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Revelations About Cambridge Analytica Data Mining Send Facebook Shares Plummeting

March 19, 2018 - 5:46 pm
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NEW YORK (WCBS 880/AP) -- Shares of Facebook plunged Monday on reports than an analytics company gathered data on more than 50 million Facebook users without their permission.

It was the worst day of trading for Facebook since 2012 Monday after details emerged late last week about Cambridge Analytica, a data mining company working for the Trump campaign, improperly obtained and kept data on tens of millions of users during the 2016 election.

A former employee of Cambridge Analytica said Monday on NBC's “Today” that the group identified voters who might be swayed and “injected content” that may or may not be true.

Late Friday, Facebook said it would ban Cambridge Analytica, first saying the company improperly obtained information from 270,000 people who downloaded a purported research app described as a personality test. Facebook first learned of the breach back in 2015, but did not disclose it until recent days.

Kurt Wagner, senior editor at the technology news website Recode, explained to WCBS 880’s Steve Scott and Michael Wallace what Cambridge Analytica is accused of doing.

"Kind of the way it’s been described is that they collect psychographic profiles of people – so essentially, they pull stuff from the internet to create a profile of who you might be as a voter, and then they can use that information to, in this case, help, you know, Donald Trump to try and make sure that he’s targeting people with the right kind of ads online,” Wagner said.

Wagner said the story that broke over the weekend was that Cambridge Analytica bought “a lot of data” from a Cambridge University professor, who had collected it using an app that plugged into Facebook’s application programming interfaces.

“Essentially, people downloaded his app, logged in with their Facebook account, and therefore granted him access to a bunch of their personal data. He collected it and then sold it to Cambridge Analytica,” Wagner said. “So the big problem here is that Facebook, you know, is now coming out and saying: ‘Hey, you’re not allowed to sell our data in that way. That was against our policies.’ And Cambridge Analytica is saying: ‘Hey, we didn’t realize that we were buying data in this way. We deleted it at the time.’”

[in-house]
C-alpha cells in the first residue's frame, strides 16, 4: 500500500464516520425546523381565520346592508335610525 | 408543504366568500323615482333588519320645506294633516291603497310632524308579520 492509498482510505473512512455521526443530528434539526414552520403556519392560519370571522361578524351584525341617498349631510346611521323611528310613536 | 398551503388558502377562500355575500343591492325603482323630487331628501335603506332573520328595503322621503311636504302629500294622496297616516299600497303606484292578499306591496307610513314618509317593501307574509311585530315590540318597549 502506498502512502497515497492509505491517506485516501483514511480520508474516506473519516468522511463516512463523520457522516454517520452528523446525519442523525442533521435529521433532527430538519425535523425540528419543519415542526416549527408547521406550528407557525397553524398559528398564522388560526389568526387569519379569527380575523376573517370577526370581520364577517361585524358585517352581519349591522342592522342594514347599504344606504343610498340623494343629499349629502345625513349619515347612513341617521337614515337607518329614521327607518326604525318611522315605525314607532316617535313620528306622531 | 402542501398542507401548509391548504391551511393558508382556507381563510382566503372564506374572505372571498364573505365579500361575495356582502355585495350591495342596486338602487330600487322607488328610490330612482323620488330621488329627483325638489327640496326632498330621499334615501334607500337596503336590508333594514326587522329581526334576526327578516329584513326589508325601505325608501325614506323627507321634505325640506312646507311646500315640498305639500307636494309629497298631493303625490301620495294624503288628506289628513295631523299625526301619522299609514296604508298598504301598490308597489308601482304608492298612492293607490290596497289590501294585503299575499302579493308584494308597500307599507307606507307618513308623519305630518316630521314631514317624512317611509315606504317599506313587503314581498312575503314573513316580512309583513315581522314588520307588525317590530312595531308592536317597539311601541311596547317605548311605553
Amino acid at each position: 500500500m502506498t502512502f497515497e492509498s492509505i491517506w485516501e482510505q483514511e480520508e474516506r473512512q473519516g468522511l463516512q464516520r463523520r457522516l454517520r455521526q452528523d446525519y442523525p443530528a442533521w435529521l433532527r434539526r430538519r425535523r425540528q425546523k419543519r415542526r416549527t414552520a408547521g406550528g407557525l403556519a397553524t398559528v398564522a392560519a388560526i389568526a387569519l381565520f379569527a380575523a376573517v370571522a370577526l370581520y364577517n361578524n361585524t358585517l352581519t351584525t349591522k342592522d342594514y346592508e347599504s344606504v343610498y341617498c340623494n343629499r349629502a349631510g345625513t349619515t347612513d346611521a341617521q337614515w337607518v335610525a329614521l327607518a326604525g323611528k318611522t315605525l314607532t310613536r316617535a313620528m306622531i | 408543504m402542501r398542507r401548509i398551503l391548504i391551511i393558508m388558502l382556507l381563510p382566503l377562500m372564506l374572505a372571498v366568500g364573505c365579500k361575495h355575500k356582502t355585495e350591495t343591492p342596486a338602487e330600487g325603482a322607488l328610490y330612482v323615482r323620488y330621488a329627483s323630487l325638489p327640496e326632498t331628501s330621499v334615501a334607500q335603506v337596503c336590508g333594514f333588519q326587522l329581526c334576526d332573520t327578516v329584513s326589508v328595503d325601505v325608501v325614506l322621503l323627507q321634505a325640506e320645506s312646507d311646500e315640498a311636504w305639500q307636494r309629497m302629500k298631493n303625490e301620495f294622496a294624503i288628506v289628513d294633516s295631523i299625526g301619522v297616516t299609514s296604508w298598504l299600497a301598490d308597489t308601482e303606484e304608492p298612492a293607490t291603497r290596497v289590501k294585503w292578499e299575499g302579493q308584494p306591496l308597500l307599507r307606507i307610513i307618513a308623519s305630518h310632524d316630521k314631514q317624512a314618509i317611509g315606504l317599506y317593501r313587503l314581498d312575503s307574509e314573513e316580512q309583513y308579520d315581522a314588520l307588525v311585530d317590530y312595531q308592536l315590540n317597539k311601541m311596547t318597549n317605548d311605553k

But the stories over the weekend from the New York Times and the Observer indicated that Cambridge Analytica did not delete the data, even after promising Facebook it would.

Facebook has insisted that there was no breach involved with Cambridge Analytica, and no one hacked into their servers and got past their firewalls. The tech giant said Cambridge Analytica obtained the data legitimately, but the problem was that the analytics firm went on to sell the data.

“So Facebook is really trying to avoid any blame here by saying, ‘This was all kind of done appropriately through our terms of service until this professor then sold the data to an outside marketing firm. So, you know, I think you could argue that obviously, it’s easy enough for outsiders to get this data and then sell it before Facebook has any idea what’s going on,” Wagner said. “There’s a lot of, you know, policies that maybe they should be looking at to fix. But Facebook wants very clearly for people to know that there was no technical breach in the way that, you know, it has been described.”

Wagner explained that the specific technology that was used to obtain the data was “Facebook Login,” in which other apps allow users to log in with their Facebook accounts rather than creating new usernames and passwords. Other companies such as Google, LinkedIn, and Twitter have similar login options, Wagner said.

“The question then is how much of the data is transferred to, you know, in this case the professor, and how much of it do the big tech companies like Facebook and Google get to retain and protect,” Wagner said. “What we’re learning through this weekend is that a lot of the data, once it gets into the hands of people outside the company, it’s really hard to stop it from spreading from there.”

Data from the Federal Election Commission show that Cambridge Analytica earned $5.9 million in 2016 from the campaign to elect Donald Trump for president.

Cambridge also earned $5.8 million from U.S. Sen. Ted Cruz (R-Texas)'s failed presidential campaign.

In total, Cambridge Analytica earned more than $16 million from 2014 to 2016 from nearly 20 Republican candidates and political committees.

Shares of Facebook dropped 7 percent on Monday. The shares sank $13.43 in midday trading and dragged down the rest of the technology sector, with fears rising of increased government regulation.

Alphabet, Google's parent company, lost almost 3 percent and Microsoft fell almost 2 percent.

(Copyright 2018 WCBS 880. The Associated Press contributed to this report.)